Remember the arcade video game Space Invaders? It was released in the late 70’s, and become incredibly popular in the 80’s. The purpose of the game is to defeat attacking aliens with a canon, and it’s these aliens that inspired French street artist, Invader, to make mosaics of the characters and place them in urban settings around the world. These little aliens are very simple to reproduce, and perfect for children to try their hand at working with mosaics tiles.
Tag Archives: recycled materials
Fibre art can take on many forms like weaving, quilting, collage and sculpture, and is best defined as “any artistic presentation with fibre as the main medium.” That leaves things pretty open, so I decided to make these collages monochromatic so kids could work on their colours. I also included bubble wrap, the first thing I found lying in my recycling junk box. It turns out to be really easy to sew, adds great texture, and works nicely with any colour grouping. And if the urge to pop becomes overwhelming, virtual bubble wrap is the place for you.
It’s officially summer today, and whether you’re staying local or traveling abroad, it’s a great time to explore the arts and get inspired by what others have created. While this typically involves visits to museums and various festivals, there are also some highly unusual places to explore which are off the beaten path, with fascinating stories of dreams and perseverance. They all have kid appeal and are definitely worth putting on your travel wish list, or at the very least, your virtual trip list:
Italy: The Tarot Garden
The Tarot Garden is located in the southern region of Tuscany, and is filled with sculptures of Tarot cards interpreted by the artist Niki de Saint Phalle and her collaborators. This magical looking sculpture park took almost 20 years to complete, and was a place the artist hoped would bring joy to children and adults alike. For more information visit: http://www.nikidesaintphalle.com
Poland: Wieliczka Salt Mines
The Wieliczka Salt Mine in southern Poland produced table salt from the 13th century until 2007. Today, a visit to the mine takes you on an historical journey through the various mining techniques and tools used from the Middle Ages to modern times. But what really sounds amazing are the galleries and corridors filled with works of art sculpted in salt like in the photo above. For more information visit: www.kolpalnia.pl
France: Le Palais Idéal
This is an amazing story about Ferdinand Cheval, a postman living in Hauterives, who one day tripped over a stone and was inspired to build the palace of his dreams out of this material. He continued to collect stones while on his mail route, and worked on the building whenever he could. It took him 33 years to complete this incredible space, filled with inspirations from different civilizations, religions, and philosophies. It received recognition and admiration from the likes of Ernst and Picasso, and has been declared a cultural landmark by the French Minister of Culture. For more information visit: www.facteurcheval.com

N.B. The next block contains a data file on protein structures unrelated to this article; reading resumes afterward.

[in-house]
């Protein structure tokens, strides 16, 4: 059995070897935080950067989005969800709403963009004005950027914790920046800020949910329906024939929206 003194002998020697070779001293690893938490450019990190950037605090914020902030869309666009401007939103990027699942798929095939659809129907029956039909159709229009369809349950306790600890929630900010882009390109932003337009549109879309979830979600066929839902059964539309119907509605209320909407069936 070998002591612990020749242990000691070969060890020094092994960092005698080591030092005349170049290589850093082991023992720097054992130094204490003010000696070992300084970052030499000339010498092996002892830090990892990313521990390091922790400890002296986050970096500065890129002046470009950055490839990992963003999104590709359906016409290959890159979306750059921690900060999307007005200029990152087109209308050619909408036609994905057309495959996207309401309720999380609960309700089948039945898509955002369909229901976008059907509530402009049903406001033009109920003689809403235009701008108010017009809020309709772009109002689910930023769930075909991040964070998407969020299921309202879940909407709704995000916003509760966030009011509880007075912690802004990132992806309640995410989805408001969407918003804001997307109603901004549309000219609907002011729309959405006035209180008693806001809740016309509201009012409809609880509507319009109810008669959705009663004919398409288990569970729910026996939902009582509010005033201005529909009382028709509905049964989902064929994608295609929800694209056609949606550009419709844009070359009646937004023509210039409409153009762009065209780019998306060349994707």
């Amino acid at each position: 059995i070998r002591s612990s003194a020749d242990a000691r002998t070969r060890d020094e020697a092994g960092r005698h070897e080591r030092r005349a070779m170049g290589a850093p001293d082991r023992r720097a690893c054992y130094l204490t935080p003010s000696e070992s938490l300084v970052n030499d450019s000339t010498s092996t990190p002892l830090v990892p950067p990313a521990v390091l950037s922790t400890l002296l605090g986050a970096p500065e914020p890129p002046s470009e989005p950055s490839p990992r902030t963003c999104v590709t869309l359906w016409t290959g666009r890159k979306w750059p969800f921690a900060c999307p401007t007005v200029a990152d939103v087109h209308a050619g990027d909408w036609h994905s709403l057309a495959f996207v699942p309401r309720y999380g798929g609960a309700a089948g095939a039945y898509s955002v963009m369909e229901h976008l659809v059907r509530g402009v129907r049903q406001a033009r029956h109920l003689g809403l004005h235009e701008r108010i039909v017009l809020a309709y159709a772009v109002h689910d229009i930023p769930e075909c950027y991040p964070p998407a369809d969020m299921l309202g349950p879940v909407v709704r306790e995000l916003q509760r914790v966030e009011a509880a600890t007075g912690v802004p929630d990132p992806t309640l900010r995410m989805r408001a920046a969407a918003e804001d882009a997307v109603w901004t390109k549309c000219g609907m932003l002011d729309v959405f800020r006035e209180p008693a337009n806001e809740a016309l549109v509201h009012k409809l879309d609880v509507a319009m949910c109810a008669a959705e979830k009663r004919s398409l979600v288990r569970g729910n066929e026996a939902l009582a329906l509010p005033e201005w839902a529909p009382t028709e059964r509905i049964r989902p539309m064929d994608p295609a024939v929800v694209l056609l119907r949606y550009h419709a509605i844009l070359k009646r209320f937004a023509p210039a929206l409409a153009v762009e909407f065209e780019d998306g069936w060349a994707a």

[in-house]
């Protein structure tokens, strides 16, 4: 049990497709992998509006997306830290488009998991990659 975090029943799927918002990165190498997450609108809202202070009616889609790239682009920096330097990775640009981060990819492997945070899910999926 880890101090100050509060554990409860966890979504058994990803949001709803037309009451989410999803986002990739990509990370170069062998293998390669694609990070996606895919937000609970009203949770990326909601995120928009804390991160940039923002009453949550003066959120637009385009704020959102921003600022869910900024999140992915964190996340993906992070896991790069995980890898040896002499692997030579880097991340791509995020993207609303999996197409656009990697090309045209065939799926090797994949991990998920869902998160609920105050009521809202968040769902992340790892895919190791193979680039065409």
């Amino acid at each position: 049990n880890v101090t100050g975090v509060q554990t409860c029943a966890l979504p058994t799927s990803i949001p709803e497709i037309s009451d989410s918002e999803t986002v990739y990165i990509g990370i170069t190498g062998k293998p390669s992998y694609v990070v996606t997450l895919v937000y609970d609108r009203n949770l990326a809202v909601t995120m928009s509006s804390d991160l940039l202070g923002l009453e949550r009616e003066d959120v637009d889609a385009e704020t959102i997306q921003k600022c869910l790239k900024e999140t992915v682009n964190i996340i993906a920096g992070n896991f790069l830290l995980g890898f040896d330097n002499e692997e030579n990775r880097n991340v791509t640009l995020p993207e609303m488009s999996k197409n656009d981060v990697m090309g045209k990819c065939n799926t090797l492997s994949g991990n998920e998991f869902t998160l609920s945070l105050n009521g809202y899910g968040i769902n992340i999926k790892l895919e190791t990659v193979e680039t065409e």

India: The Rock Garden of Chandigarh
Here’s a similar story about a man with a dream. Nek Chand was a roads inspector, working for the Department of Public Works in Chandigarh. He had a dream of creating a magical place and when he had time, began building a rock garden filled with sculptures of animals, musicians, and dancing women, all made of recycled materials and stones. This secret place began in the middle of the jungle, and for 18 years remained undiscovered. Eventually, with the government’s full support, Chand’s garden was completed and is one of the most visited folk art sites in the world. For more information visit: www.nekchand.com and www.nekchand.org
Japan: The Hakone Open-Air Museum
This impressive looking museum is home to over 100 sculptures by modern and contemporary artists like Rodin and Moore, scattered throughout the exquisite grounds that only the Japanese could create. It also has 5 exhibition halls including a Picasso Pavilion, restaurants and shops and, get this, a foot bath spa nestled in the beautiful gardens. Who wouldn’t dream of that after a day of sightseeing. As their website says, it allows you to enjoy “the splendor of art in nature”. And for children, enjoying art while being able to run around freely in the gardens makes it more pleasant for all concerned. For more information visit: http://www.hakone-oam.or.jp/english